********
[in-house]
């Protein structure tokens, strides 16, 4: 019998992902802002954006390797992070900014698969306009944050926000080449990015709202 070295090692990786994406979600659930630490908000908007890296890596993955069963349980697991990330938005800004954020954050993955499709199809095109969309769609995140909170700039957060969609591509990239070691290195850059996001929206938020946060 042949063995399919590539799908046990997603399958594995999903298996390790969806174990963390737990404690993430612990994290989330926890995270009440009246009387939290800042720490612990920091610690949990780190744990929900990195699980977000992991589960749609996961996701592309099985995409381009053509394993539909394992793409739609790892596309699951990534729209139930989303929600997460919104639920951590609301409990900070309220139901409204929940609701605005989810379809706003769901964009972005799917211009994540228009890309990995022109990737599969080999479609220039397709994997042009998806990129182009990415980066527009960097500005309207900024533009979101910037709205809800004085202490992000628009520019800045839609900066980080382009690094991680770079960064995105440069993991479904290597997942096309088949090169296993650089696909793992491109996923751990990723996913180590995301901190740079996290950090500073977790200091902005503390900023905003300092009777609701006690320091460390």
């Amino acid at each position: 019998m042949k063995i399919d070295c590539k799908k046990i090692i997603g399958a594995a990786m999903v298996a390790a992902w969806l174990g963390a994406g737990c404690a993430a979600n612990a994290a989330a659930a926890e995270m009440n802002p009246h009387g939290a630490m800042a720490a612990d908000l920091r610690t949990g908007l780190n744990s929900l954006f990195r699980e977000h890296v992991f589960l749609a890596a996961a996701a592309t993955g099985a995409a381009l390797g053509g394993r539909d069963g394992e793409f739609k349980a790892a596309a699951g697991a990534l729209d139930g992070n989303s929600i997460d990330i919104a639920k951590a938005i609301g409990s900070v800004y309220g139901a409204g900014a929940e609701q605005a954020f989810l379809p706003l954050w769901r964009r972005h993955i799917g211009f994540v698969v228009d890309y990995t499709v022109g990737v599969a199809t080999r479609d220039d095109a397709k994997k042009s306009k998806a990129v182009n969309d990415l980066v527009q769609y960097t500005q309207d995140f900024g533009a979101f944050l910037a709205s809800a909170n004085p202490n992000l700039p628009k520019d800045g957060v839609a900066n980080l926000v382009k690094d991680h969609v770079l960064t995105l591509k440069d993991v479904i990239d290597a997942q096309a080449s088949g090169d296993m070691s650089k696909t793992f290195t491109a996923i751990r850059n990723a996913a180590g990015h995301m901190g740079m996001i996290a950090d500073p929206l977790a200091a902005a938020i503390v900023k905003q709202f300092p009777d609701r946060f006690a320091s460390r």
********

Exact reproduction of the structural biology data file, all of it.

[in-house]
């Protein structure tokens, strides 16, 4: 019998992902802002954006390797992070900014698969306009944050926000080449990015709202 070295090692990786994406979600659930630490908000908007890296890596993955069963349980697991990330938005800004954020954050993955499709199809095109969309769609995140909170700039957060969609591509990239070691290195850059996001929206938020946060 042949063995399919590539799908046990997603399958594995999903298996390790969806174990963390737990404690993430612990994290989330926890995270009440009246009387939290800042720490612990920091610690949990780190744990929900990195699980977000992991589960749609996961996701592309099985995409381009053509394993539909394992793409739609790892596309699951990534729209139930989303929600997460919104639920951590609301409990900070309220139901409204929940609701605005989810379809706003769901964009972005799917211009994540228009890309990995022109990737599969080999479609220039397709994997042009998806990129182009990415980066527009960097500005309207900024533009979101910037709205809800004085202490992000628009520019800045839609900066980080382009690094991680770079960064995105440069993991479904290597997942096309088949090169296993650089696909793992491109996923751990990723996913180590995301901190740079996290950090500073977790200091902005503390900023905003300092009777609701006690320091460390």
């Amino acid at each position: 019998m042949k063995i399919d070295c590539k799908k046990i090692i997603g399958a594995a990786m999903v298996a390790a992902w969806l174990g963390a994406g737990c404690a993430a979600n612990a994290a989330a659930a926890e995270m009440n802002p009246h009387g939290a630490m800042a720490a612990d908000l920091r610690t949990g908007l780190n744990s929900l954006f990195r699980e977000h890296v992991f589960l749609a890596a996961a996701a592309t993955g099985a995409a381009l390797g053509g394993r539909d069963g394992e793409f739609k349980a790892a596309a699951g697991a990534l729209d139930g992070n989303s929600i997460d990330i919104a639920k951590a938005i609301g409990s900070v800004y309220g139901a409204g900014a929940e609701q605005a954020f989810l379809p706003l954050w769901r964009r972005h993955i799917g211009f994540v698969v228009d890309y990995t499709v022109g990737v599969a199809t080999r479609d220039d095109a397709k994997k042009s306009k998806a990129v182009n969309d990415l980066v527009q769609y960097t500005q309207d995140f900024g533009a979101f944050l910037a709205s809800a909170n004085p202490n992000l700039p628009k520019d800045g957060v839609a900066n980080l926000v382009k690094d991680h969609v770079l960064t995105l591509k440069d993991v479904i990239d290597a997942q096309a080449s088949g090169d296993m070691s650089k696909t793992f290195t491109a996923i751990r850059n990723a996913a180590g990015h995301m901190g740079m996001i996290a950090d500073p929206l977790a200091a902005a938020i503390v900023k905003q709202f300092p009777d609701r946060f006690a320091s460390r």